Five Credit Card Skills we Wish We'd Known

By Tim Sullivan Features

I'm lucky. I had older siblings who made mistakes with credit cards before I was old enough to get one. As a result, I got to learn from their financial slip-ups. But since some initial hiccups in college, all of us now have control of our credit. 

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We sat down to dinner recently and I asked them for five credit card habits they wish they had mastered earlier. Here's what they came up with:

1. Paying your balance in full every month

This should always be your first and foremost goal with your credit card. Effective credit card users don't carry a balance from month to month. In addition to raising your anxiety, not paying your balance in full means that the rewards that many credit cards offer will actually cost you money in the form of interest. 

Instead of spending freely, create a budget and stick to it. Don't let unplanned purchases derail your spending plans, and don't waiver from paying your balance in full when the statement arrives. That minimum payment amount that appears on your bill can be tantalizing, but don't fall prey to it. Stick to paying your card to zero and sleep soundly instead.

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2. Keeping tabs on your credit report

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Smart credit card users check their credit report often. But while this is wise, it's far from normal. According to the a 2012 survey by National Foundation for Credit Counseling, nearly two in three adults haven't checked their credit score in the past 12 months. Not consulting your credit regularly leaves your records open to errors and even identity theft.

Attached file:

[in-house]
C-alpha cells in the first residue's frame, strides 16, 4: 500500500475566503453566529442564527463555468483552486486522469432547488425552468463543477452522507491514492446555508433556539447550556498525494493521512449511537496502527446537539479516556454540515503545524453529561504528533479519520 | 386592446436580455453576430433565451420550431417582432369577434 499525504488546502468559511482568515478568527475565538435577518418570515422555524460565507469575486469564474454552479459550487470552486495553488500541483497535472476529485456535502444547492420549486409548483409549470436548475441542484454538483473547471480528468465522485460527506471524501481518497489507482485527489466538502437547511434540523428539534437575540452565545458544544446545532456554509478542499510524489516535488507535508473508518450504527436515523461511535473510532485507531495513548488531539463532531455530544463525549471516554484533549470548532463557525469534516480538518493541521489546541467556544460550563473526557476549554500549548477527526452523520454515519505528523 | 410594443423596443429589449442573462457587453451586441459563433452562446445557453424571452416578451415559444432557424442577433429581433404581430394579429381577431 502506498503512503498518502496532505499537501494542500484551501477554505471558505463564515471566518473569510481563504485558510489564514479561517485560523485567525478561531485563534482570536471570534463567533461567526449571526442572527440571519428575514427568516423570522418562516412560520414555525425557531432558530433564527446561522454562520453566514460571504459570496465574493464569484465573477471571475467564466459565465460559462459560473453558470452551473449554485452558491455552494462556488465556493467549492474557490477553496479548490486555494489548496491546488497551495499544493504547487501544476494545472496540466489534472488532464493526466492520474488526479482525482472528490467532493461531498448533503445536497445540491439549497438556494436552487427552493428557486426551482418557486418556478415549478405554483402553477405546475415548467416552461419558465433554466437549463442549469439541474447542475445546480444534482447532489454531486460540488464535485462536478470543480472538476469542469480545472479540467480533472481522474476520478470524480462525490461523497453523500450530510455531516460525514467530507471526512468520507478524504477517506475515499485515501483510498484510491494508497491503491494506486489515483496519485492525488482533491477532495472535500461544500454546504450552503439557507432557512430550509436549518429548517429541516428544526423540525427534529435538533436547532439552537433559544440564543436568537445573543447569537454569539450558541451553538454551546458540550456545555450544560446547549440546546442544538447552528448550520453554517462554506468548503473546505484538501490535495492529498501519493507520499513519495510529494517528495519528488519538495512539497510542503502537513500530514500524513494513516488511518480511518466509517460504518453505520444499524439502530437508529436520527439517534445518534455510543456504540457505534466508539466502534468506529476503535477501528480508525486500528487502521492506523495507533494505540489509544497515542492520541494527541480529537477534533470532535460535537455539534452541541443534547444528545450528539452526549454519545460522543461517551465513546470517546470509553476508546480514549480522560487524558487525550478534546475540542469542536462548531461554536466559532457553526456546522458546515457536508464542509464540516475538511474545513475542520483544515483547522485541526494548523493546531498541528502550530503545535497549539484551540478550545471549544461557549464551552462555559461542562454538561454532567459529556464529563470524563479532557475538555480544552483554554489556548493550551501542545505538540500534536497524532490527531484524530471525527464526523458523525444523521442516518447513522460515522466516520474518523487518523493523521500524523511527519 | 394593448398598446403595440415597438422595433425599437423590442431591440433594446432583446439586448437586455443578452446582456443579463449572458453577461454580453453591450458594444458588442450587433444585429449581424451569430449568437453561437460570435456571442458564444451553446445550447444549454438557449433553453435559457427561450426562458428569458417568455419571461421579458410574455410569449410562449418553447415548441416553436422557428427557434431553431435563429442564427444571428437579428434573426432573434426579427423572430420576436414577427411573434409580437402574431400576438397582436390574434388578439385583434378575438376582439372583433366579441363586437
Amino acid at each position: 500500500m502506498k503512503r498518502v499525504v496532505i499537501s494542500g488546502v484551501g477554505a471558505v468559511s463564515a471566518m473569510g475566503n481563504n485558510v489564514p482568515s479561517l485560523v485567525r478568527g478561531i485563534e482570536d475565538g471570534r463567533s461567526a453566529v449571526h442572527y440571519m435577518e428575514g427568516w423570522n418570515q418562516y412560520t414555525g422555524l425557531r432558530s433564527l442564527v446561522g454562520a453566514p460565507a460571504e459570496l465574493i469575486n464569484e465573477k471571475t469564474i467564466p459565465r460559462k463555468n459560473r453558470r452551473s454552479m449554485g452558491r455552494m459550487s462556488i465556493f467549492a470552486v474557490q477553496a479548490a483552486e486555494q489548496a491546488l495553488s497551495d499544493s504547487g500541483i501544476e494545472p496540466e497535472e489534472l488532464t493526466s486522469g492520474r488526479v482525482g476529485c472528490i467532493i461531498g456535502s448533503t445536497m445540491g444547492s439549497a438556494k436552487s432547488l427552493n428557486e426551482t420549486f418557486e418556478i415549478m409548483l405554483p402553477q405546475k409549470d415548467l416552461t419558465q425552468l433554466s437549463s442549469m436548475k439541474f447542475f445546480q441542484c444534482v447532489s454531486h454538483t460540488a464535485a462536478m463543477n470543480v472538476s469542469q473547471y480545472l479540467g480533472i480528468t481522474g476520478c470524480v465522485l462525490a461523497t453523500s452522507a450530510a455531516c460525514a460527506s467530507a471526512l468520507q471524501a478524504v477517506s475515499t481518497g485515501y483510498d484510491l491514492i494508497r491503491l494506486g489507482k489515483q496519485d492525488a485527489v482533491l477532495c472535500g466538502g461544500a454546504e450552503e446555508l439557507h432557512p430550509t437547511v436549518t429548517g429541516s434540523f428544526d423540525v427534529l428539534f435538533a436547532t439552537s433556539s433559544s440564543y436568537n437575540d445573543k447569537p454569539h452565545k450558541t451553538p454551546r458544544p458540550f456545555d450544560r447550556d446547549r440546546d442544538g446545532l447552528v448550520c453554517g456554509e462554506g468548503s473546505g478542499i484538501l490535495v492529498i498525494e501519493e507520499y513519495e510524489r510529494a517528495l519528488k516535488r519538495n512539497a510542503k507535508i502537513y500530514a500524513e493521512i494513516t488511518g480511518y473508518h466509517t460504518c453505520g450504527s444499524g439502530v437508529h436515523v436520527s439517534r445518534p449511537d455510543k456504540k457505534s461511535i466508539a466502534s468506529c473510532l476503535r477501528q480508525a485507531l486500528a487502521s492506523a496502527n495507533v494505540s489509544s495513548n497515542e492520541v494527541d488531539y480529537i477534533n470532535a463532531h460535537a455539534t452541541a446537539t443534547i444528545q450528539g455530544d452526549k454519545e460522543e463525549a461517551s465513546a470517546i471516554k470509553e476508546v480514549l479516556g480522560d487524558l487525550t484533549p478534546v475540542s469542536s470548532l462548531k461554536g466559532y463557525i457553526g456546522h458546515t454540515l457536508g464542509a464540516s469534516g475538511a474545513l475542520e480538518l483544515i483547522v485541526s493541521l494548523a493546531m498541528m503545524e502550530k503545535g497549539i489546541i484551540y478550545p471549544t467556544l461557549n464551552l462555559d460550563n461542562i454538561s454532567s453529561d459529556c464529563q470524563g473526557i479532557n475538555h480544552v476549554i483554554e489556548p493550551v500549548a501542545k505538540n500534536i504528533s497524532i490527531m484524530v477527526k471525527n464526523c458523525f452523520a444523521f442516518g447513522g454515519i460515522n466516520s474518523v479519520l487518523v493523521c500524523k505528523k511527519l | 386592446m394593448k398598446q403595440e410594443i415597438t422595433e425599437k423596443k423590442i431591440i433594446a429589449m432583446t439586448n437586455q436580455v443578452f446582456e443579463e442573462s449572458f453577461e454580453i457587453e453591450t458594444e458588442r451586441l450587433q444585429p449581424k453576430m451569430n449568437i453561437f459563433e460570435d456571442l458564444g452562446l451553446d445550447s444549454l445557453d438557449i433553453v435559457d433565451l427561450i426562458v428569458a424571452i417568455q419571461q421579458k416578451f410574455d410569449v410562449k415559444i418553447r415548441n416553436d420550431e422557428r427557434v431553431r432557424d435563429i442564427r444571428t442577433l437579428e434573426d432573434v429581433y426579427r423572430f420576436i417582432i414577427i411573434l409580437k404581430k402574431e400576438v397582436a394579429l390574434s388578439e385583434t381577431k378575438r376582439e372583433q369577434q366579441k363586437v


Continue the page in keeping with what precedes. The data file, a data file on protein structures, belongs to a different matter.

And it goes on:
Our credit lives are primarily online today, which makes keeping track of your credit rating, accounts, interest rates and balances easier than ever. Create a spreadsheet with all your credit information and update it regularly, keeping tabs on how things are changing.

3. Managing your rewards card effectively

I love my rewards card. Whether it be for flights, hotels or cash back, getting paid to use a credit card is a beautiful thing that should be taken advantage of. However, I make sure to always prioritize habit #1 first when using my rewards card, knowing that carrying a balance can negate any gains I receive from my rewards.

4. Tracking your credit card spending

You should never be surprised by your credit card bill. These days, it's easy to check your balance online, so you should do so regularly and thoroughly. Not only will you find occasional errors (did you really tip $20 for that take-out burrito or was it $2?), but you will also get a better sense of where your money is going. 

If you are a receipt-saver, great. If you like to log-on to your account website each day to see the previous day's purchases, great. The key is that you track your spending somehow and keep close tabs on your balance. There are lots of great tools to help track your spending as well, both on the web and for your smartphone, so have a look at these if you'd like to perform a deeper analysis.

5. Analyzing your credit card bills and disclosure statements

Not only can errors and fraud sometimes occur on your bill, but subtle fees can creep in as well. Read everything thoroughly and make sure you fully understand the terms of your card to prevent this. If a mysterious fee appears on your bill, call your credit card company to get to the bottom of it. Often, there will be a way to avoid this fee in the future, and the representative may even be willing to reverse your existing charge if you ask nicely.

I realize this wasn't the most thrilling dinner conversation for me and my siblings to have. But one of the reasons we're able to have a relaxed, anxiety-free dinner chat at all is because we have our credit lives in check. When the bill came, none of us felt a bit anxious to pull out our plastic.

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5 credit card skills we wish we'd known